My computer may not live as long as I do in our temporal sense, but then it opperates on a very different time scale. It lives at least a month for every second it is turned on. It may not repair itself, but it can route around difficulties and by its own timescale "lives" much longer. Of course, many of our own cells die off and are expelled from our bodies and replaced. The same can eventually theoretically be done for computers.

    Spoken like a true humanist. :0)
  18. Apr 9, 2003 #17


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    wuli~i am referring to those who defend AI when it is spoken as it is-computerized machinery...and i think we have progressed in our understanding of human consciousness, but it is not always accepted until it is *scientized*...if you know what i mean...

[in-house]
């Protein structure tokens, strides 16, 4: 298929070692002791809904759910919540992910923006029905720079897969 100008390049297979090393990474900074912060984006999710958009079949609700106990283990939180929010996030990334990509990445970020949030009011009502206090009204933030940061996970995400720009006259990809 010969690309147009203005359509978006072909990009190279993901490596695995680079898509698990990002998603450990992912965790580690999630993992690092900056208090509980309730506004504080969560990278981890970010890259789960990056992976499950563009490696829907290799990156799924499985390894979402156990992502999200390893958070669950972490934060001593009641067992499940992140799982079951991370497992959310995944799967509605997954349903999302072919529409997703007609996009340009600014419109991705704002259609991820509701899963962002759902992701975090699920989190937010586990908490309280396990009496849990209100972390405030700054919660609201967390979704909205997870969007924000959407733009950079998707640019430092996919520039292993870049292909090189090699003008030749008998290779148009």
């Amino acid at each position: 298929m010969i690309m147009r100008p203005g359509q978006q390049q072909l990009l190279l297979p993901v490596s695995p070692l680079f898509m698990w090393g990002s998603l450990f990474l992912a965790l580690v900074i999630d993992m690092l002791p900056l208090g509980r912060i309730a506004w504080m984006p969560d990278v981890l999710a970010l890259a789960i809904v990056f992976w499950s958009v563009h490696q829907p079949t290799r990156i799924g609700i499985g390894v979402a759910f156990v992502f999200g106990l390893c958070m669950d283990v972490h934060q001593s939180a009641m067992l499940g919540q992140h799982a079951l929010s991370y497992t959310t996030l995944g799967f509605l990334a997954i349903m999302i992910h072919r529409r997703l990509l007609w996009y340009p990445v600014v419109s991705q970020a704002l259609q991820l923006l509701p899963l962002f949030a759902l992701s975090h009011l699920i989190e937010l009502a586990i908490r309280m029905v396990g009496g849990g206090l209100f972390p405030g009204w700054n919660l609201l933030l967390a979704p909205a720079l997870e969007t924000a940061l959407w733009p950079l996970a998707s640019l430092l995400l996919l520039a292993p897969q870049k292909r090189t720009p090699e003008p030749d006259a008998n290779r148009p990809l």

to address Iacchus32's point, some think these human qualities are unnecessary and ridiculous, but i will admit it is a part of our "programming", and it takes conscious free will to enable this...
  19. Apr 10, 2003 #18


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    In "The Restaurant at the End of the Universe", they had cattle that were genetically engineered to want to be eaten. They were also intelligent enough to tell the patrons of this. Eating any other kind of animal was considered immoral.

    If we make artificial minds, it would be awfully tempting to engineer them to be servile. If we intend to keep them as lesser beings, as servants, would it be more moral to design in a love of servility, or to just make them unhappy. The latter seems illogical, but the former makes me cringe.